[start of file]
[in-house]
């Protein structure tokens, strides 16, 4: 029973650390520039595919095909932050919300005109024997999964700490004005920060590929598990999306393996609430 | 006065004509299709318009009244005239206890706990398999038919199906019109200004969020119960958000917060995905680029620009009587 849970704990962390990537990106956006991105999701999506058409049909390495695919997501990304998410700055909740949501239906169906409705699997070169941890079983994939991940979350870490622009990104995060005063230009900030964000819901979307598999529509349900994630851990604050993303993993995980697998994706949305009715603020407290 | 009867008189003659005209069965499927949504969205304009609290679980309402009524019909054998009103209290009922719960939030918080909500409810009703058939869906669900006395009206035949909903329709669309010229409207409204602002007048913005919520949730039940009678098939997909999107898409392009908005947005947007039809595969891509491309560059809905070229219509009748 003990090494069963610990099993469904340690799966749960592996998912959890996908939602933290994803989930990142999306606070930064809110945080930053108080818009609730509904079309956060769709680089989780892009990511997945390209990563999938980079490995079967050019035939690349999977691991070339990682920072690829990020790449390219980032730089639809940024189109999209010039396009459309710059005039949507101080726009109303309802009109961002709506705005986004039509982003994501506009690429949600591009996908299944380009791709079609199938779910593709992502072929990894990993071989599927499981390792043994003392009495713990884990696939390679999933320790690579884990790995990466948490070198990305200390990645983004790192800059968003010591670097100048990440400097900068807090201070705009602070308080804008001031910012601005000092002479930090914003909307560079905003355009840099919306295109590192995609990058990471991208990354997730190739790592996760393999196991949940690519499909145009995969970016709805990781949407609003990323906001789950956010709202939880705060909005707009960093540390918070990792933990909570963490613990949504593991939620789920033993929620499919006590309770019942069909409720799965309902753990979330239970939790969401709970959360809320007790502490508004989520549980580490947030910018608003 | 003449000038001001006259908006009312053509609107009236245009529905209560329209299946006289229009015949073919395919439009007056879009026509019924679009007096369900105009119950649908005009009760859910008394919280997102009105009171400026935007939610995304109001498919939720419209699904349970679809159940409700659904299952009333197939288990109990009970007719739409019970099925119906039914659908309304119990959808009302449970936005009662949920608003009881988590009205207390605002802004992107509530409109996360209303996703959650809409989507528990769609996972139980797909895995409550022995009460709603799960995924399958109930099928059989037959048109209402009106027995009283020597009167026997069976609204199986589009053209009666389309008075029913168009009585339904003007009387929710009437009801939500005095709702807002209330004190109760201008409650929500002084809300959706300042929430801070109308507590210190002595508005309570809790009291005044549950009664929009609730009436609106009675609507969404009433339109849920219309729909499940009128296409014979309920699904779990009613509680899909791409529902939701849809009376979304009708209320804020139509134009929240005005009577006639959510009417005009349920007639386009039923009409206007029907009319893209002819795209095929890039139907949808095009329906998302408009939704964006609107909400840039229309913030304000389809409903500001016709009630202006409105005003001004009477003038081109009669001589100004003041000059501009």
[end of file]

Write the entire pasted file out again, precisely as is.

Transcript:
[in-house]
């Protein structure tokens, strides 16, 4: 029973650390520039595919095909932050919300005109024997999964700490004005920060590929598990999306393996609430 | 006065004509299709318009009244005239206890706990398999038919199906019109200004969020119960958000917060995905680029620009009587 849970704990962390990537990106956006991105999701999506058409049909390495695919997501990304998410700055909740949501239906169906409705699997070169941890079983994939991940979350870490622009990104995060005063230009900030964000819901979307598999529509349900994630851990604050993303993993995980697998994706949305009715603020407290 | 009867008189003659005209069965499927949504969205304009609290679980309402009524019909054998009103209290009922719960939030918080909500409810009703058939869906669900006395009206035949909903329709669309010229409207409204602002007048913005919520949730039940009678098939997909999107898409392009908005947005947007039809595969891509491309560059809905070229219509009748 003990090494069963610990099993469904340690799966749960592996998912959890996908939602933290994803989930990142999306606070930064809110945080930053108080818009609730509904079309956060769709680089989780892009990511997945390209990563999938980079490995079967050019035939690349999977691991070339990682920072690829990020790449390219980032730089639809940024189109999209010039396009459309710059005039949507101080726009109303309802009109961002709506705005986004039509982003994501506009690429949600591009996908299944380009791709079609199938779910593709992502072929990894990993071989599927499981390792043994003392009495713990884990696939390679999933320790690579884990790995990466948490070198990305200390990645983004790192800059968003010591670097100048990440400097900068807090201070705009602070308080804008001031910012601005000092002479930090914003909307560079905003355009840099919306295109590192995609990058990471991208990354997730190739790592996760393999196991949940690519499909145009995969970016709805990781949407609003990323906001789950956010709202939880705060909005707009960093540390918070990792933990909570963490613990949504593991939620789920033993929620499919006590309770019942069909409720799965309902753990979330239970939790969401709970959360809320007790502490508004989520549980580490947030910018608003 | 003449000038001001006259908006009312053509609107009236245009529905209560329209299946006289229009015949073919395919439009007056879009026509019924679009007096369900105009119950649908005009009760859910008394919280997102009105009171400026935007939610995304109001498919939720419209699904349970679809159940409700659904299952009333197939288990109990009970007719739409019970099925119906039914659908309304119990959808009302449970936005009662949920608003009881988590009205207390605002802004992107509530409109996360209303996703959650809409989507528990769609996972139980797909895995409550022995009460709603799960995924399958109930099928059989037959048109209402009106027995009283020597009167026997069976609204199986589009053209009666389309008075029913168009009585339904003007009387929710009437009801939500005095709702807002209330004190109760201008409650929500002084809300959706300042929430801070109308507590210190002595508005309570809790009291005044549950009664929009609730009436609106009675609507969404009433339109849920219309729909499940009128296409014979309920699904779990009613509680899909791409529902939701849809009376979304009708209320804020139509134009929240005005009577006639959510009417005009349920007639386009039923009409206007029907009319893209002819795209095929890039139907949808095009329906998302408009939704964006609107909400840039229309913030304000389809409903500001016709009630202006409105005003001004009477003038081109009669001589100004003041000059501009």